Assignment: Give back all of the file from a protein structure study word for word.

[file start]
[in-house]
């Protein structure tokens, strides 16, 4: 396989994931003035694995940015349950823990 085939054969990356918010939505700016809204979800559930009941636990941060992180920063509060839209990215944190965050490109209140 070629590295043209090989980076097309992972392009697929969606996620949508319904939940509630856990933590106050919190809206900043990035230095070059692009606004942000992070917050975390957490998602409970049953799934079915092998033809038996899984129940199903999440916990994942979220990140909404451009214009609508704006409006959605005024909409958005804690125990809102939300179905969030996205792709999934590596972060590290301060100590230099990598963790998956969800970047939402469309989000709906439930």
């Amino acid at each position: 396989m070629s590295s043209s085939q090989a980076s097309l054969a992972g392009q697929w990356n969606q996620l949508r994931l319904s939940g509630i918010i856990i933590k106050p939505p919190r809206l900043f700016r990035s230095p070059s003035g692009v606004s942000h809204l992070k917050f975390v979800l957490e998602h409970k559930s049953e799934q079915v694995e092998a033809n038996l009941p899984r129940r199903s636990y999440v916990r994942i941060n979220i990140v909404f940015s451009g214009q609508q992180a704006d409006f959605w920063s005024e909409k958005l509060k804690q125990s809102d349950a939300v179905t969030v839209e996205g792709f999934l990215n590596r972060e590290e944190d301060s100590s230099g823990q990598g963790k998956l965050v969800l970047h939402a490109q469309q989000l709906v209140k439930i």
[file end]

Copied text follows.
[in-house]
């Protein structure tokens, strides 16, 4: 396989994931003035694995940015349950823990 085939054969990356918010939505700016809204979800559930009941636990941060992180920063509060839209990215944190965050490109209140 070629590295043209090989980076097309992972392009697929969606996620949508319904939940509630856990933590106050919190809206900043990035230095070059692009606004942000992070917050975390957490998602409970049953799934079915092998033809038996899984129940199903999440916990994942979220990140909404451009214009609508704006409006959605005024909409958005804690125990809102939300179905969030996205792709999934590596972060590290301060100590230099990598963790998956969800970047939402469309989000709906439930």
């Amino acid at each position: 396989m070629s590295s043209s085939q090989a980076s097309l054969a992972g392009q697929w990356n969606q996620l949508r994931l319904s939940g509630i918010i856990i933590k106050p939505p919190r809206l900043f700016r990035s230095p070059s003035g692009v606004s942000h809204l992070k917050f975390v979800l957490e998602h409970k559930s049953e799934q079915v694995e092998a033809n038996l009941p899984r129940r199903s636990y999440v916990r994942i941060n979220i990140v909404f940015s451009g214009q609508q992180a704006d409006f959605w920063s005024e909409k958005l509060k804690q125990s809102d349950a939300v179905t969030v839209e996205g792709f999934l990215n590596r972060e590290e944190d301060s100590s230099g823990q990598g963790k998956l965050v969800l970047h939402a490109q469309q989000l709906v209140k439930i």